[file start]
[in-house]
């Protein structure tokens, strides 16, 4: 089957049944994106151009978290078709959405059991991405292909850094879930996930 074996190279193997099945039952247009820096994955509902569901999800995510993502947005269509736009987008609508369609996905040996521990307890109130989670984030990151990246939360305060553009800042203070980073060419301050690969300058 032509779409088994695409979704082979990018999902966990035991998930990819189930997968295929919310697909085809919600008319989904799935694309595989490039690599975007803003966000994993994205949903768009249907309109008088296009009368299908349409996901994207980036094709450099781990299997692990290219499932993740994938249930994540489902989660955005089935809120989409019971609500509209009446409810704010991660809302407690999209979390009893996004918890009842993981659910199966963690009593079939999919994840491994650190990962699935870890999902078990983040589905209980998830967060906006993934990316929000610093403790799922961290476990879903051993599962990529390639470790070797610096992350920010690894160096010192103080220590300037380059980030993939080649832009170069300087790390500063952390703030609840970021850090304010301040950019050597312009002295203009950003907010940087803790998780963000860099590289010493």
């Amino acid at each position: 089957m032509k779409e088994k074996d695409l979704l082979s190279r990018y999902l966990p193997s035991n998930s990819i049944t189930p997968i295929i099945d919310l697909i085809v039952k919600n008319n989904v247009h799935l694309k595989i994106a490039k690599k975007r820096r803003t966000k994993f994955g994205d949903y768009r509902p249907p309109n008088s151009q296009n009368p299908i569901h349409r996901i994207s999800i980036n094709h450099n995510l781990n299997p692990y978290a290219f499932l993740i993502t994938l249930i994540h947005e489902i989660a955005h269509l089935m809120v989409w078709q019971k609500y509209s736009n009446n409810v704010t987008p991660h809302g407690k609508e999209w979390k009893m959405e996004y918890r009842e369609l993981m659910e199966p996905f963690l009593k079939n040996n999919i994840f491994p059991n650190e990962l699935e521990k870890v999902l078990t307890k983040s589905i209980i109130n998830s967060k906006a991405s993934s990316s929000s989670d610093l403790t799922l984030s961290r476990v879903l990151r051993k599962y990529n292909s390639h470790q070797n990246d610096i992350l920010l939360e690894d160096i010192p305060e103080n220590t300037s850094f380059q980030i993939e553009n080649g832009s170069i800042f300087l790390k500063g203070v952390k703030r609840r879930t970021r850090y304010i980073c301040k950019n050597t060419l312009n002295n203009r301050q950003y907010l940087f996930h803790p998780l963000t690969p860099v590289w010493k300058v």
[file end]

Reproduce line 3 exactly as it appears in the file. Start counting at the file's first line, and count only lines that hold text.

């Amino acid at each position: 089957m032509k779409e088994k074996d695409l979704l082979s190279r990018y999902l966990p193997s035991n998930s990819i049944t189930p997968i295929i099945d919310l697909i085809v039952k919600n008319n989904v247009h799935l694309k595989i994106a490039k690599k975007r820096r803003t966000k994993f994955g994205d949903y768009r509902p249907p309109n008088s151009q296009n009368p299908i569901h349409r996901i994207s999800i980036n094709h450099n995510l781990n299997p692990y978290a290219f499932l993740i993502t994938l249930i994540h947005e489902i989660a955005h269509l089935m809120v989409w078709q019971k609500y509209s736009n009446n409810v704010t987008p991660h809302g407690k609508e999209w979390k009893m959405e996004y918890r009842e369609l993981m659910e199966p996905f963690l009593k079939n040996n999919i994840f491994p059991n650190e990962l699935e521990k870890v999902l078990t307890k983040s589905i209980i109130n998830s967060k906006a991405s993934s990316s929000s989670d610093l403790t799922l984030s961290r476990v879903l990151r051993k599962y990529n292909s390639h470790q070797n990246d610096i992350l920010l939360e690894d160096i010192p305060e103080n220590t300037s850094f380059q980030i993939e553009n080649g832009s170069i800042f300087l790390k500063g203070v952390k703030r609840r879930t970021r850090y304010i980073c301040k950019n050597t060419l312009n002295n203009r301050q950003y907010l940087f996930h803790p998780l963000t690969p860099v590289w010493k300058v």